Long-term Realities Trump Volatility


Will the U.S. government get its budget deficit under control? A great deal depends upon what the stock market does — a market that may be entering a “boar market” phase where unpredictability is the tusked creature’s game. Stock market action over the last six weeks has been predictably bullish because of the consistent investment activity of trend following systems following the March technical reversal. Interestingly, the market may have become too bullish as a buying panic erupted recently — a bull stampede that created a micro-bubble in the weekly uptrend line. If this rally fails to hold as it attempts to resolve the bubble toward the multi-week trend line, near-term trading platforms will flip to a short bias. If improving fundamentals do not shore up the rally at its first break, longer duration trend following systems could begin reversing as well. In short, the rally could become unstable, possibly whipsawing as it seeks to establish a more gradual, sustainable uptrend line.

Savvy hedge fund managers will exploit any emerging trend breaks, even if the short term news environment remains bullish on a relative basis. Aggressive exploitation of any breakdown in uptrend lines could undo the Soros reflexivity effect that has been repairing the underlying economy as stock market confidence climbs in the face of weak fundamentals. Consequently, while continuing economic improvement is likely, trouble in the stock market could undo the underlying economic stabilization. The stock market’s continued recovery is predicated upon the maintenance of uptrend channels as bolstered by money flows. In other words, temporary economic recovery may be more dependent upon speculative sentiment than the decision making of government officials. This is a return to the money chasing money game.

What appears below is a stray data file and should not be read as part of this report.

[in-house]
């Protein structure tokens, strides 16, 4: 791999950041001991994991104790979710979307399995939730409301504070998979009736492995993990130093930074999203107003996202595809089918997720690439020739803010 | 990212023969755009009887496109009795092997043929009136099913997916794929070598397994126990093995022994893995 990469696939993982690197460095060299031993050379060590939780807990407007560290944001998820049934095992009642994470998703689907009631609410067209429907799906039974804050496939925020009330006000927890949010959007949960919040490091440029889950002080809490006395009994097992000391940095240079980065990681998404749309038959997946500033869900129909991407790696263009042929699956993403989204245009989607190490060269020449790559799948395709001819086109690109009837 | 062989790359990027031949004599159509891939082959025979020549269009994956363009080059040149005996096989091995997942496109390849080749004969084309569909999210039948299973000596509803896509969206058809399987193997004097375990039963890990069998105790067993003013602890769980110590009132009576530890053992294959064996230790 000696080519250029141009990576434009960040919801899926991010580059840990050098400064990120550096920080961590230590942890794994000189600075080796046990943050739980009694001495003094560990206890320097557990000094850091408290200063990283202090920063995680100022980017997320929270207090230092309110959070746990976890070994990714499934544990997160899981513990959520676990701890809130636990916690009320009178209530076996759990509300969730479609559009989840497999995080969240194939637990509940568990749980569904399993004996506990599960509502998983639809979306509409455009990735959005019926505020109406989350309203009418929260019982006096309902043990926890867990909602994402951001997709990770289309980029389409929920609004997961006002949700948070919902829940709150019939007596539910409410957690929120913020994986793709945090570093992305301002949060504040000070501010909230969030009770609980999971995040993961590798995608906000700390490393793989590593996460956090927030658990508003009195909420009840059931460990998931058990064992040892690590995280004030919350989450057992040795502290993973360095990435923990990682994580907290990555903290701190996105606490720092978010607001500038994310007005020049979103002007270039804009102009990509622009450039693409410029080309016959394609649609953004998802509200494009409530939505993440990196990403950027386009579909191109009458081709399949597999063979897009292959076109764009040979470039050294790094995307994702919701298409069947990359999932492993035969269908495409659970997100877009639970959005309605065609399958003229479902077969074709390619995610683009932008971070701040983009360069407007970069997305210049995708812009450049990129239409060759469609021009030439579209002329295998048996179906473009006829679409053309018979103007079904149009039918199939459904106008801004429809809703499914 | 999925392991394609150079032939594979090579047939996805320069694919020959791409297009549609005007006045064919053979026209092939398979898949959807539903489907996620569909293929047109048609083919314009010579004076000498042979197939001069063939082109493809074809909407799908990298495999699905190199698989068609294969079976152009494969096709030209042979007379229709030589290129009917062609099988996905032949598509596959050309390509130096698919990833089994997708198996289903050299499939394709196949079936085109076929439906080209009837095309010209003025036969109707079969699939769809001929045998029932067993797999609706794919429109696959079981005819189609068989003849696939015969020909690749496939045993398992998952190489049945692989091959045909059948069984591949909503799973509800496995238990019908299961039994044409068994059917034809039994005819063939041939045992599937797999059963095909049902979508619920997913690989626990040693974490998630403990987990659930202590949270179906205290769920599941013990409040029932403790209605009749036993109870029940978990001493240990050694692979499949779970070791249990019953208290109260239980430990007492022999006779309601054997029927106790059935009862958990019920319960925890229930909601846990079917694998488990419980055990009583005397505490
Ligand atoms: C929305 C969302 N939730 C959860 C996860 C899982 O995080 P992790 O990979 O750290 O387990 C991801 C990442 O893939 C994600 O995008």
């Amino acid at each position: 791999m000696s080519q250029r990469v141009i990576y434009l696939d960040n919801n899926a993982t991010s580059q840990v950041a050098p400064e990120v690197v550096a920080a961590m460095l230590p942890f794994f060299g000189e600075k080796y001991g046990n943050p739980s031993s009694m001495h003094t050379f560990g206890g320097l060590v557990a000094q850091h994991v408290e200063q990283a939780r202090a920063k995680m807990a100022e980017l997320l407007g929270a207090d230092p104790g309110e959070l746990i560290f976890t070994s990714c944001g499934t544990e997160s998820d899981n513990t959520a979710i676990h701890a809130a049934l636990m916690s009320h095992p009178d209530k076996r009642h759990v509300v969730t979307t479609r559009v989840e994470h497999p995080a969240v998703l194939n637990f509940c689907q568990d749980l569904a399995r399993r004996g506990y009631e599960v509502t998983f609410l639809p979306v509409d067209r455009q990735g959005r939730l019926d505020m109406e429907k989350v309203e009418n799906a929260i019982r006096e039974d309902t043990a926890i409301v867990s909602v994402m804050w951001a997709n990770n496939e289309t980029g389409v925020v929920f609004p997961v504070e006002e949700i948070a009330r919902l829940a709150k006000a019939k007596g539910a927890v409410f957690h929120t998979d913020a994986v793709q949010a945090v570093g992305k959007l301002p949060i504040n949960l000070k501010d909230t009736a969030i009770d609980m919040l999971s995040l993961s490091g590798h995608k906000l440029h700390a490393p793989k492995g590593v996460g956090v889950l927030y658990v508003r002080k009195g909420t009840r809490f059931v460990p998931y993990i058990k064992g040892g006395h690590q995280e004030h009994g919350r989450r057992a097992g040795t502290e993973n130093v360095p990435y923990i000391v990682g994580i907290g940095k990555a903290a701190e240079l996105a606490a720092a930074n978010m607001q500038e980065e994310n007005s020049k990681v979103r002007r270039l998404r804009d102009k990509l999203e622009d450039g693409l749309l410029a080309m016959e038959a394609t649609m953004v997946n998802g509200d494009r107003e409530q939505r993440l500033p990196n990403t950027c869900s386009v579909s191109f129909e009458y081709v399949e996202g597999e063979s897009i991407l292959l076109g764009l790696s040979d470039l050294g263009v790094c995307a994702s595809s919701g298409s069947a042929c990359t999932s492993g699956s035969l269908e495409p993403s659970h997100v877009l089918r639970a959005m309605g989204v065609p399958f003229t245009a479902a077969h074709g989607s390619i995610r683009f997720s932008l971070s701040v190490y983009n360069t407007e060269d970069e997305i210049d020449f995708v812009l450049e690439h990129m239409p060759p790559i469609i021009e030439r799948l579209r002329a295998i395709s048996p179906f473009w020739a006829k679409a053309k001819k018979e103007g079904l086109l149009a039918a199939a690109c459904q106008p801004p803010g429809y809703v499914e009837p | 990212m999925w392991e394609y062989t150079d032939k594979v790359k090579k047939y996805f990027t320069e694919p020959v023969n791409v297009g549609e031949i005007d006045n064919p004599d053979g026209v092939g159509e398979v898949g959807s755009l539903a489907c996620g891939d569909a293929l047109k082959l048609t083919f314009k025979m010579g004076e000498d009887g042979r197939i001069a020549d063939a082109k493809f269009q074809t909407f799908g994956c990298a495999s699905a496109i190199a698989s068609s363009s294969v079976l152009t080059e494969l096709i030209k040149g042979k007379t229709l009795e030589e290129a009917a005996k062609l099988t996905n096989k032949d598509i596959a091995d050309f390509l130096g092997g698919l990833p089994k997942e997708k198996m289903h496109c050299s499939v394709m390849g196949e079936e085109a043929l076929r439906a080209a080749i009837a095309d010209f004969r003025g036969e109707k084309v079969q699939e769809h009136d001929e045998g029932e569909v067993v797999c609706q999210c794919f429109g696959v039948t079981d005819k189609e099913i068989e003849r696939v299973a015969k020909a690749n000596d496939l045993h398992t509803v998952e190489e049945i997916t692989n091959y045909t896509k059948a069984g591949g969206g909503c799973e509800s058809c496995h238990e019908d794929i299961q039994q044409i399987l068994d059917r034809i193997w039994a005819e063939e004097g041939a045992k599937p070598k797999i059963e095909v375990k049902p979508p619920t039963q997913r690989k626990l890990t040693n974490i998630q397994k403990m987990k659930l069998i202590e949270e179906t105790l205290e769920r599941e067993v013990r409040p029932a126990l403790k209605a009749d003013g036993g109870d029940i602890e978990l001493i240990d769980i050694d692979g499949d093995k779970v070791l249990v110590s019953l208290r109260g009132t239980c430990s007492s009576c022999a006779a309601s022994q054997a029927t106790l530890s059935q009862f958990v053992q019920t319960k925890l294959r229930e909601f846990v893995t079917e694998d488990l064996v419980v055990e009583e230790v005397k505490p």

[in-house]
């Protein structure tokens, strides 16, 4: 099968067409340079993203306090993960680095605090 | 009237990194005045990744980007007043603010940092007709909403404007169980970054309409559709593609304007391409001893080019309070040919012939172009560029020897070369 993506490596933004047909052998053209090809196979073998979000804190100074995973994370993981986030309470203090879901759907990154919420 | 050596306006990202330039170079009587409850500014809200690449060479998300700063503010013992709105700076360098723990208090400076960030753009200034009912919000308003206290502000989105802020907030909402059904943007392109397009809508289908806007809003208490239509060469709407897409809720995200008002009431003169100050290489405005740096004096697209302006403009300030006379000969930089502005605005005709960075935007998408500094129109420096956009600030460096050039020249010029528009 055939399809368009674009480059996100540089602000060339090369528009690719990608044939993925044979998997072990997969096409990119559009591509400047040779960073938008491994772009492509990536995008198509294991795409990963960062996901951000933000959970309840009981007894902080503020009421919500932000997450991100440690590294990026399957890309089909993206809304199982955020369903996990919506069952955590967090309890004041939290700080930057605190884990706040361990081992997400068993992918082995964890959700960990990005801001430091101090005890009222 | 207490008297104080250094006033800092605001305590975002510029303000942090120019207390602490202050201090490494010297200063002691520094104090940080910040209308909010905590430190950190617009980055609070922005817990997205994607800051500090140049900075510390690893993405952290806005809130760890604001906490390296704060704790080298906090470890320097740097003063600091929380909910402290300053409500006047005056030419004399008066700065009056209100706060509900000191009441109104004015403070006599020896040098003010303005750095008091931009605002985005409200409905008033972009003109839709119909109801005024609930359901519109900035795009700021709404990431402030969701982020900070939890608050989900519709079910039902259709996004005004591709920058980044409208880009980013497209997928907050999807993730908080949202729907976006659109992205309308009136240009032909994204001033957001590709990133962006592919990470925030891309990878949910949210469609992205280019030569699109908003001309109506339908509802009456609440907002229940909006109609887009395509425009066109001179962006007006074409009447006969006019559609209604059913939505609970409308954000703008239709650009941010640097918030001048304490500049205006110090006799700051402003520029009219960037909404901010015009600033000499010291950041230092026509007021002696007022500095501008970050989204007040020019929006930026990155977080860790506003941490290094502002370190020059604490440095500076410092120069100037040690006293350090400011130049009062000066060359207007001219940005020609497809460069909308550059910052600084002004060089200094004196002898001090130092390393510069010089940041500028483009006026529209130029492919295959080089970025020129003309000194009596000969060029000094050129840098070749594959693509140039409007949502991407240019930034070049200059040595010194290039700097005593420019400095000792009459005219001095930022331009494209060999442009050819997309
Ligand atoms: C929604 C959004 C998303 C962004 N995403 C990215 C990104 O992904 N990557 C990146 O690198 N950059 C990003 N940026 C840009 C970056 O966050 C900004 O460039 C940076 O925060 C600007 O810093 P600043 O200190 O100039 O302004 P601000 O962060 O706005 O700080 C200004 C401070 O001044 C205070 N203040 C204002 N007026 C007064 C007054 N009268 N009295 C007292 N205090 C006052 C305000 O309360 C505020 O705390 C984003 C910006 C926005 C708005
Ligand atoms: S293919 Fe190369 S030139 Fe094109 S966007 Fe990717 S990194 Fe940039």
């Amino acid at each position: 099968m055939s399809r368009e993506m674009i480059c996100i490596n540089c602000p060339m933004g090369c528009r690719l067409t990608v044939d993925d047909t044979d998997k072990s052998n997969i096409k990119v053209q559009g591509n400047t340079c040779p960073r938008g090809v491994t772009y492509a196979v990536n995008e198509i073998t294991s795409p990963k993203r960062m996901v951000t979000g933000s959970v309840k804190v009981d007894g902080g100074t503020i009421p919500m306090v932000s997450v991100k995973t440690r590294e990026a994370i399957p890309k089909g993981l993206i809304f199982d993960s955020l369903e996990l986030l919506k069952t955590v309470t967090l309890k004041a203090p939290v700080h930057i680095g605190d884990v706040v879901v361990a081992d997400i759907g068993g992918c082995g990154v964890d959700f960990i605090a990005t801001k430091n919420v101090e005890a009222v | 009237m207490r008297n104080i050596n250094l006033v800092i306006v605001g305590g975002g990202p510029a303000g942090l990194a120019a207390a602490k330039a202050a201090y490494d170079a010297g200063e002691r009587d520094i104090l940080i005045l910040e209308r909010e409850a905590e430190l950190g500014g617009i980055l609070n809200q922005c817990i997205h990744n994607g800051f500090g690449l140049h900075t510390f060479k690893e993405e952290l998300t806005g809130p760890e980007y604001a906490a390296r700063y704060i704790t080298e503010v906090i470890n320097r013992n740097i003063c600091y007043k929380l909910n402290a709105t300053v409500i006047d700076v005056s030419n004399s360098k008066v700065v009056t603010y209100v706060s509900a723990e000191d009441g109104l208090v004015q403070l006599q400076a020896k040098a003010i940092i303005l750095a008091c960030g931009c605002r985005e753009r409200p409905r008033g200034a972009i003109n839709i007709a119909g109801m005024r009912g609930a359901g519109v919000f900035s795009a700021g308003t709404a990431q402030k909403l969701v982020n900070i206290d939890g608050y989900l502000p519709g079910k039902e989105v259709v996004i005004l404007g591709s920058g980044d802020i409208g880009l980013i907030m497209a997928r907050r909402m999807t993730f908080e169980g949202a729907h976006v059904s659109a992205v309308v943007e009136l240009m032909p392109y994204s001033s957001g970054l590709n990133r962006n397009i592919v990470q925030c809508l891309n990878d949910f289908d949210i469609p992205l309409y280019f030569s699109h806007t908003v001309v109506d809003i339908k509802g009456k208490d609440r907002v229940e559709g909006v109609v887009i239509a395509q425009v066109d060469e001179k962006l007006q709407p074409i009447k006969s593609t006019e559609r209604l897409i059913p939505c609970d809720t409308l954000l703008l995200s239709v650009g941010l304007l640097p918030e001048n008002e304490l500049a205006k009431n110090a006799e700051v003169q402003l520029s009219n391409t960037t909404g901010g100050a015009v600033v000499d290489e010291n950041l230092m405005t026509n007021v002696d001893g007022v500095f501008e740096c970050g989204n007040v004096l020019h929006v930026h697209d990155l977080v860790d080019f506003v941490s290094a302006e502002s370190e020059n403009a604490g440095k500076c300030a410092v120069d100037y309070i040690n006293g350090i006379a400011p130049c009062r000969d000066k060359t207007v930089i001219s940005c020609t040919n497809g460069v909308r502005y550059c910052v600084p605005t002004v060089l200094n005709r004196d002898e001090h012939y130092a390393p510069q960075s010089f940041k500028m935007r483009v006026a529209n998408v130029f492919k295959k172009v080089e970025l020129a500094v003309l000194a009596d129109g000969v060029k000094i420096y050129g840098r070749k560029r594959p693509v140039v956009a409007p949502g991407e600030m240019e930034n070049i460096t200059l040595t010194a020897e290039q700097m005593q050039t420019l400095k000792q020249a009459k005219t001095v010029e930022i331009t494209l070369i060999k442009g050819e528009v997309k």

The range for stock index equilibrium is debatable. Equilibrium on the DJIA appears likely in the 9,000-10,000 range when one looks at ten year charts. While a bounce to DJIA 10,500 - 11,500 is a real possibility in the emerging economic context, such a bounce would reflect reactionary pricing. It would be a rebound disequilbria — a repercussion of the DJIA’s March spill to around 6,500. Disequilibria pricing is unlikely to hold. A new retreat carries special risks because of the weight of trend following trading systems in the hedge fund universe.

The base building activity for the current rally was narrow. Without further base building the narrowness of the bottom reduces the prospects of an extended bull that could test historic market highs. But history’s ability to forecast this market’s price action is truncated by the emergence of new variables. Hence, it is possible that Wall Street’s major stock indices will NOT retest the March 2009 lows. This does not suggest, however, that the biggest trouble is behind us. The real trouble still lays ahead.

The growing likelihood is that the U.S. government will find itself unable to roll over its debt by 2020 — and maybe much earlier. A good deal depends upon how rapidly the Social Security Administration’s FICA surplus disappears. Once the SSA is no longer in a position to bid for U.S. Treasuries, the U.S. will have lost a great deal of its power to keep interest rates low. The problem will become compounded once Social Security begins competing with the general government as an aggressive borrower.

While the problem could be addressed by raising FICA taxes, it would serve to slow the economy, perhaps costing the government more in lost tax revenue than gained by the tax increase. The Fed could continue with ‘quantitative easing’ (creating money out of the blue), but too much dollar printing will weaken the dollar and inflame speculation in commodities. Crude oil above $100 will undermine the economic recovery and further impair the current account deficit. Thus, because of the oil price constraint, the Fed cannot print its way out of this economic downturn; that is, unless it can protect the dollar by convincing central bankers everywhere to sacrifice their state currencies.